My background in workforce development makes me take the larger or holistic (a term I like to use) view about our workforce. Last week’s USBLN conference in Orlando was informative and I came away with a better understanding of the specifics of employment and other initiatives for people with disabilities. However, it was still important for me to come away with some “big picture” takeaways from the conference.
The issue of an aging workforce in America is a significant one. Interestingly, this doesn’t get talked about by the two candidates for president. Workforce issues have been airbrushed from the national debate, like many other important topics.
Getting older presents a raft of challenges as well as opportunities for employers with a progressive outlook on the issue. In states like my home state of Maine, which is the oldest in the country, with a median age of 41.5, the issue will determine whether we have a enough workers to remain competitive as a state, and that day of reckoning is a little more than six years away. While Maine received an Aging Worker Initiative grant and some programming was developed, there seems to be little ongoing energy devoted to this at the state workforce level.
Thursday morning’s 8:15 breakout “The Aging Workforce: Challenges and Opportunities for Providers and Employers” was the workshop I chose to attend. Both presenters, Judy Young, associate director of the Employment and Disability Institute at Cornell’s ILR School, and Susan Bruyere, who is a professor of disability studies at the school, were very good and kept my interest along with the other 25 attendees. Both presenters knew their subject and this was the most informative breakout over the three days of sessions I attended.
Here are a few statistics about the aging workforce in America:
- One in five workers in the U.S. workforce are over 55; by 2030 that number will be one in four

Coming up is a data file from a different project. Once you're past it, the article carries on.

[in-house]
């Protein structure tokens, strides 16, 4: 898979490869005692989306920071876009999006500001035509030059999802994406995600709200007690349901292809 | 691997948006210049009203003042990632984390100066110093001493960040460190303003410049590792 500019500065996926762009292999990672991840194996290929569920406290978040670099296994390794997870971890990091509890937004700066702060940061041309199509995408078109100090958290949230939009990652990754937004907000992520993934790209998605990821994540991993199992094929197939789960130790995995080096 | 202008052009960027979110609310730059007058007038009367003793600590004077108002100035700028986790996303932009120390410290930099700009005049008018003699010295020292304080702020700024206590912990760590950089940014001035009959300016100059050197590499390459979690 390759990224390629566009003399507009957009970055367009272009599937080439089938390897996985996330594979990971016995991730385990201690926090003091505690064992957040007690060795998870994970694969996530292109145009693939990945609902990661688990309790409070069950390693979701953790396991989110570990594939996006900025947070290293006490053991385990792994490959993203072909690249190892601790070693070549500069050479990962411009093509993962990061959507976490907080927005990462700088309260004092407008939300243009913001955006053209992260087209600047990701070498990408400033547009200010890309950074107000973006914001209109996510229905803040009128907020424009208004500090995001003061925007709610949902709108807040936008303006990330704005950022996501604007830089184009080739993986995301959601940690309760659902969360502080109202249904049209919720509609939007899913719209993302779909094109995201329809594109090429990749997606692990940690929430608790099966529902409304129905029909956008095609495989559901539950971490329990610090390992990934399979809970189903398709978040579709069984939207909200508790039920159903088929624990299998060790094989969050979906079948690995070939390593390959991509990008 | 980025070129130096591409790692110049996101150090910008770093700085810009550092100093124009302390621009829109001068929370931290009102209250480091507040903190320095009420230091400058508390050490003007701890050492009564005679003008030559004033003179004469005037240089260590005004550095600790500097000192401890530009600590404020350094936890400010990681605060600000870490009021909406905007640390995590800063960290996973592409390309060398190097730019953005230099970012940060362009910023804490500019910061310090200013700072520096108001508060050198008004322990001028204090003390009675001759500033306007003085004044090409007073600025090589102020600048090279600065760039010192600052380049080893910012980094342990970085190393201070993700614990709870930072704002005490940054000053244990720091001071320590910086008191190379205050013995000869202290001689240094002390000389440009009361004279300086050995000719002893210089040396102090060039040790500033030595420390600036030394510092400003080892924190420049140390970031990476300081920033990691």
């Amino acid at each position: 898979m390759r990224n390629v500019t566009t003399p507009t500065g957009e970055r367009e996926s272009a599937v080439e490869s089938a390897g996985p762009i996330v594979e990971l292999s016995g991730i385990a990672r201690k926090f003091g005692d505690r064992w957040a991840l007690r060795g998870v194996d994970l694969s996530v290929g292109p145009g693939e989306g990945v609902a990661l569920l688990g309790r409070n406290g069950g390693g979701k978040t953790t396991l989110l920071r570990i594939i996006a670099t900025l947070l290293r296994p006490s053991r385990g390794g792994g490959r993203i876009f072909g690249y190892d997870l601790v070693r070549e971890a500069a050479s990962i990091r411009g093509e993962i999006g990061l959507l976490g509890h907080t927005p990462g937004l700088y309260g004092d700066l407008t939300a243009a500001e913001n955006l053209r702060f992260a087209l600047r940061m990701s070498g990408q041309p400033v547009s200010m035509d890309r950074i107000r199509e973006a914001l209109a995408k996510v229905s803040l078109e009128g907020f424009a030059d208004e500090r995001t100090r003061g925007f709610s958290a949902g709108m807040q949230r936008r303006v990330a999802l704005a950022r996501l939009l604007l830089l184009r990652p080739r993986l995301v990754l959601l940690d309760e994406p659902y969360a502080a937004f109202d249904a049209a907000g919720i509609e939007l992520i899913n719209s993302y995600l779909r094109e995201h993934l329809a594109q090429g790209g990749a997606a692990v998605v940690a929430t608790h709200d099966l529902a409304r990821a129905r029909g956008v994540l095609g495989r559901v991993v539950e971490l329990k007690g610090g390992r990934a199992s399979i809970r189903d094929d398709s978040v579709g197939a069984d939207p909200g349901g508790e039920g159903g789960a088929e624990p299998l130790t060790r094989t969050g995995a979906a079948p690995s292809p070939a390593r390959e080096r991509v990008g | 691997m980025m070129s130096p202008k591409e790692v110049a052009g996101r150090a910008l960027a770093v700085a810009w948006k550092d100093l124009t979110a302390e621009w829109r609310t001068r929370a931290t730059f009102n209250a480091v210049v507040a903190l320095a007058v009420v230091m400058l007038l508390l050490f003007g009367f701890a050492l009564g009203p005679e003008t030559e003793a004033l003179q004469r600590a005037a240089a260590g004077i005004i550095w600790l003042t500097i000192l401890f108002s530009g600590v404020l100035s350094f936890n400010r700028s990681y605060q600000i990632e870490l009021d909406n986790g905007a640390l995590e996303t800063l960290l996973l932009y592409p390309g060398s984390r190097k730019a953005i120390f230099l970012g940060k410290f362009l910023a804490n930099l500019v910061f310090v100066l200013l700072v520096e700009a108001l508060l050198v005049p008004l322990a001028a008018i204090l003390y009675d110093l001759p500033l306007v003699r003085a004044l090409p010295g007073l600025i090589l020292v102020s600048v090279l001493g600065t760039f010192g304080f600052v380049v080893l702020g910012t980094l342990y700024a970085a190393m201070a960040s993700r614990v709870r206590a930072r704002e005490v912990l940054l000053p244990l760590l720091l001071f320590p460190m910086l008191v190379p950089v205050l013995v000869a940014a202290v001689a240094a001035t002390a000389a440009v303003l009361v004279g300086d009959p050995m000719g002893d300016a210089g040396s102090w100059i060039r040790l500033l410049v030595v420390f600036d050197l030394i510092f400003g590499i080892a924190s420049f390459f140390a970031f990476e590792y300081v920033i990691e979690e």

- The number of aging workers is currently 30.8 million
- 85 percent plan to work past the traditional retirement age of 65
- 70 percent prefer working full-time
- According to the National Organization on Disability, nearly 22 percent of those aged 55-64 will develop a disability, most often, age-related
At the same time, history teaches us that people older than 65 remain productive and an asset to employers that recognize the contributions that aging workers bring to companies and other organizations that employ people.
Here are just a few examples that indicate being 65 years of age or older doesn’t diminish productivity in older workers:
- Alexander Graham Bell registered a patent at 75
- Giuseppe Verdi composed Ave Maria when he was 85
- Martha Graham was dancing at 75 and still choreographing at 95
- President Reagan was 69 when he took office in 1980
- Sumner Redstone, executive chair of Viacom is 89
- Warren Buffet, Berkshire Hathaway CEO is 81
- Betty White is starring in the sitcom, Hot in Cleveland, at age 90
These two lists—the statistics on aging along with the list of accomplishments for those over 65—highlight an important juxtaposition of our current workforce in America in 2012. More and more of us are aging, while still very capable of remaining as productive and creative as we’ve ever been.
At the same time, claims of age discrimination are the fastest growing category of discrimination cases.
Both Young and Bruyere highlighted the issue of discrimination in terms of ADA/ADEA, as well as the myths/facts relative to aging workers.
Companies that want to remain viable and competitive are going to have to adapt to an aging population. At the same time, they’ll be rewarded for their efforts, as older workers show up for work, are quite capable, and even have fewer safety-related incidents in the workplace.
Many large, national employers, like CVS and Home Depot, recognize the migration of older workers south during the winter and have begun programs for hiring these workers while they winter in a different locale. In fact, CVS Caremark has developed workplace solutions that look to retain skilled mature workers and recruit and train the next generation of employees. Over the past decade, CVS has forged innovative partnerships with local and national agencies and organizations in order to actively recruit employees including mature workers. The company provides substantial training, convenient locations, and flexible work schedules –including a snowbird program that enables employees to shuttle between different store regions on a seasonal basis.
CVS demonstrates that flexibility is a key element in keeping and valuing older workers.
As America grows older, finding new and innovative solutions to our changing workforce demographics will be required. Those willing to adapt and offer flexibility will attract the talent represented by aging workers. Employers who don’t will struggle.